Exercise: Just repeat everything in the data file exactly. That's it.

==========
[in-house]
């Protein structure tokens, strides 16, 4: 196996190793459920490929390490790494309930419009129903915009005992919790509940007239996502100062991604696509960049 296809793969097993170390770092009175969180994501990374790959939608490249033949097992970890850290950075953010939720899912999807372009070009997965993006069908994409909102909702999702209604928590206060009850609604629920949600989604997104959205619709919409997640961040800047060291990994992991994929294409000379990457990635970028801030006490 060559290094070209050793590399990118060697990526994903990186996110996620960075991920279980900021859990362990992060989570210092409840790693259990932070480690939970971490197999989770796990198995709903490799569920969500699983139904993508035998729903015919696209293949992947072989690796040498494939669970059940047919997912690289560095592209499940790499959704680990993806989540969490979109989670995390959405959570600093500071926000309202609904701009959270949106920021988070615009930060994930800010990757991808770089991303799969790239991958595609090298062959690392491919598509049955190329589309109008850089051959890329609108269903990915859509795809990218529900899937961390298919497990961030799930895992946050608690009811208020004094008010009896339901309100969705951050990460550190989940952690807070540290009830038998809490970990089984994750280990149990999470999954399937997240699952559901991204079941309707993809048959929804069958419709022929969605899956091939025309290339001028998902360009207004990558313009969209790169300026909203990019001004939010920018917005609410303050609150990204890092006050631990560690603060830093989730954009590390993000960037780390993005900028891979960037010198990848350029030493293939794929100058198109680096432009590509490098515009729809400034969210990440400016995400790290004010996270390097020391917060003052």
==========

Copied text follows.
[in-house]
């Protein structure tokens, strides 16, 4: 196996190793459920490929390490790494309930419009129903915009005992919790509940007239996502100062991604696509960049 296809793969097993170390770092009175969180994501990374790959939608490249033949097992970890850290950075953010939720899912999807372009070009997965993006069908994409909102909702999702209604928590206060009850609604629920949600989604997104959205619709919409997640961040800047060291990994992991994929294409000379990457990635970028801030006490 060559290094070209050793590399990118060697990526994903990186996110996620960075991920279980900021859990362990992060989570210092409840790693259990932070480690939970971490197999989770796990198995709903490799569920969500699983139904993508035998729903015919696209293949992947072989690796040498494939669970059940047919997912690289560095592209499940790499959704680990993806989540969490979109989670995390959405959570600093500071926000309202609904701009959270949106920021988070615009930060994930800010990757991808770089991303799969790239991958595609090298062959690392491919598509049955190329589309109008850089051959890329609108269903990915859509795809990218529900899937961390298919497990961030799930895992946050608690009811208020004094008010009896339901309100969705951050990460550190989940952690807070540290009830038998809490970990089984994750280990149990999470999954399937997240699952559901991204079941309707993809048959929804069958419709022929969605899956091939025309290339001028998902360009207004990558313009969209790169300026909203990019001004939010920018917005609410303050609150990204890092006050631990560690603060830093989730954009590390993000960037780390993005900028891979960037010198990848350029030493293939794929100058198109680096432009590509490098515009729809400034969210990440400016995400790290004010996270390097020391917060003052």